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Tag Archives: Athens

Pericles’ Funeral Oration

It is the close of the first year of the Peloponnesian war. Athens, no stranger to war, finds itself mourning those who had fallen on the field of battle, the sons and fathers lost. As was customary in Athens the bodies of the deceased had been collected and displayed under a tent for three days.

The Luck of the Athenians

By Jocelyn Hitchcock, Contributing Writer, Classical Wisdom When we think of Athens, we typically think “powerhouse.” The bustling Agora, the high functioning politics, the exhaustive building programs – all point to a city that exists not just high up on the social scale, but one of military power. And while Athens did become a militarized

The Peloponnesian War Summary of Battles and Betrayals: Athens’ Last Stand

The Peloponnesian War Summary of Battles and Betrayals: The Sicilian Expedition can be found HERE. The year is 413 BC and the battle between Sparta and Athens continues to rage. The war, which saw a brief 6 year peace, is now back on after Athens’ bitter defeat in Sicily. The Spartans had sent aid to

The Peloponnesian War – The Sicilian Expedition

The Sicilian Expedition To read the previous segment on the Peloponnesian War, Click HERE. When we left off last week, the Peloponnesian war had been raging for 16 odd years, with the latter six under a suspicious title of ‘peace’. The dominance of the Athenians had been questioned and the first set of battles ended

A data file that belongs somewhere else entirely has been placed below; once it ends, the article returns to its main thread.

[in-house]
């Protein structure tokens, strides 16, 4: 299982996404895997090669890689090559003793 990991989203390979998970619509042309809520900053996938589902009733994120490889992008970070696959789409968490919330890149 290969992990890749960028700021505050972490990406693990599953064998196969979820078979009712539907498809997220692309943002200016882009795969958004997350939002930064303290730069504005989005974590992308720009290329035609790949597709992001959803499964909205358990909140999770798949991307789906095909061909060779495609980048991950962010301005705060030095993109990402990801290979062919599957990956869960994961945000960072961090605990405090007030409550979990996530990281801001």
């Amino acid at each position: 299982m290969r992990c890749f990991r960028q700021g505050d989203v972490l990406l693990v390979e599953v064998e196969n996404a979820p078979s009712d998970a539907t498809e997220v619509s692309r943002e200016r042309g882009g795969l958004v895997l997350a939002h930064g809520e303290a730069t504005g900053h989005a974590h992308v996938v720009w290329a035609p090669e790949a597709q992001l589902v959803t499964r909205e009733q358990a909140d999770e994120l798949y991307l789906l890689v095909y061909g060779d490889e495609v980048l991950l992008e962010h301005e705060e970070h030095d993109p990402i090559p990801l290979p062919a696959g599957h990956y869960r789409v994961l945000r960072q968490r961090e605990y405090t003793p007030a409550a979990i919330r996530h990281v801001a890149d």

The Peloponnesian War Summary of Battles and Betrayals – Part Two

To Read Part One, Click here: https://classicalwisdom.com/the-peloponnesian-war-summary-part-one/ The entirety of the Peloponnesian war is broken into two parts, punctuated by a brief, and probably very welcomed, armistice. The total engagement, with all its battles and betrayals, began in 431 BC and finally concluded with complete devestation in 404 BC. The first collection of campaigns, referred

The Peloponnesian War Summary of Battles and Betrayals – Part One

You couldn’t imagine two cities less alike. Athens was a powerful democracy where citizens spent their days reclining and discussing politics and culture. Sparta was a ruthless oligarchy where individuals were born and bred to fight. Athens controlled a large, mostly coastal territory with its commanding navy, while Sparta was infamous for its authoritative army.